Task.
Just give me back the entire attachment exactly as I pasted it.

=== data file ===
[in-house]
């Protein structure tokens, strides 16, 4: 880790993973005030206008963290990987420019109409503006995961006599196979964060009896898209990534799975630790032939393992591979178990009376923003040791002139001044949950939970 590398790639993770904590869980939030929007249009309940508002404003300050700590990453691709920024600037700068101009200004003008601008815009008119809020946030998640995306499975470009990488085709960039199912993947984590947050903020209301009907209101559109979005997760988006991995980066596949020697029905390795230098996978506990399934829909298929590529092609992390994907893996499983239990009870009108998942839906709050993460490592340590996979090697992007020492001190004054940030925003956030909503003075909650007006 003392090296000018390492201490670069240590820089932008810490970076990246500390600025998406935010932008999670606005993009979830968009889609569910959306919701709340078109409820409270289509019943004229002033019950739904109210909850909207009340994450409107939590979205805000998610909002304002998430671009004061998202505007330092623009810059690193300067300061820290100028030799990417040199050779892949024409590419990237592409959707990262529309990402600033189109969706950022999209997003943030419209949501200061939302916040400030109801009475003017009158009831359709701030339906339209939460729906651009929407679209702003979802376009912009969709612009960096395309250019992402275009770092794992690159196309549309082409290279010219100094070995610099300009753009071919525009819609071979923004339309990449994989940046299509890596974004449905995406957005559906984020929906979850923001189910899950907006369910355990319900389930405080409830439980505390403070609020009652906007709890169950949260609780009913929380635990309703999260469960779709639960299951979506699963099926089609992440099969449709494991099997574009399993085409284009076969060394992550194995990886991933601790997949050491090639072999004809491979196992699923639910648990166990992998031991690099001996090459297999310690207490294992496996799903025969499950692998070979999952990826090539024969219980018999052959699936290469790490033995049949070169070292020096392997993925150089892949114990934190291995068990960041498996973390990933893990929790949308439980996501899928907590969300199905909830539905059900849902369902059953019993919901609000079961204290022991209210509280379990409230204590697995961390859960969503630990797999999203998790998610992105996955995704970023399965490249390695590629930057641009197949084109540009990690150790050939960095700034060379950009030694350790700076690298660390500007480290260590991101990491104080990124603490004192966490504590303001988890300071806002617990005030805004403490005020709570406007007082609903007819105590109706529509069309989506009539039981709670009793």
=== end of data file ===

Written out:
[in-house]
């Protein structure tokens, strides 16, 4: 880790993973005030206008963290990987420019109409503006995961006599196979964060009896898209990534799975630790032939393992591979178990009376923003040791002139001044949950939970 590398790639993770904590869980939030929007249009309940508002404003300050700590990453691709920024600037700068101009200004003008601008815009008119809020946030998640995306499975470009990488085709960039199912993947984590947050903020209301009907209101559109979005997760988006991995980066596949020697029905390795230098996978506990399934829909298929590529092609992390994907893996499983239990009870009108998942839906709050993460490592340590996979090697992007020492001190004054940030925003956030909503003075909650007006 003392090296000018390492201490670069240590820089932008810490970076990246500390600025998406935010932008999670606005993009979830968009889609569910959306919701709340078109409820409270289509019943004229002033019950739904109210909850909207009340994450409107939590979205805000998610909002304002998430671009004061998202505007330092623009810059690193300067300061820290100028030799990417040199050779892949024409590419990237592409959707990262529309990402600033189109969706950022999209997003943030419209949501200061939302916040400030109801009475003017009158009831359709701030339906339209939460729906651009929407679209702003979802376009912009969709612009960096395309250019992402275009770092794992690159196309549309082409290279010219100094070995610099300009753009071919525009819609071979923004339309990449994989940046299509890596974004449905995406957005559906984020929906979850923001189910899950907006369910355990319900389930405080409830439980505390403070609020009652906007709890169950949260609780009913929380635990309703999260469960779709639960299951979506699963099926089609992440099969449709494991099997574009399993085409284009076969060394992550194995990886991933601790997949050491090639072999004809491979196992699923639910648990166990992998031991690099001996090459297999310690207490294992496996799903025969499950692998070979999952990826090539024969219980018999052959699936290469790490033995049949070169070292020096392997993925150089892949114990934190291995068990960041498996973390990933893990929790949308439980996501899928907590969300199905909830539905059900849902369902059953019993919901609000079961204290022991209210509280379990409230204590697995961390859960969503630990797999999203998790998610992105996955995704970023399965490249390695590629930057641009197949084109540009990690150790050939960095700034060379950009030694350790700076690298660390500007480290260590991101990491104080990124603490004192966490504590303001988890300071806002617990005030805004403490005020709570406007007082609903007819105590109706529509069309989506009539039981709670009793």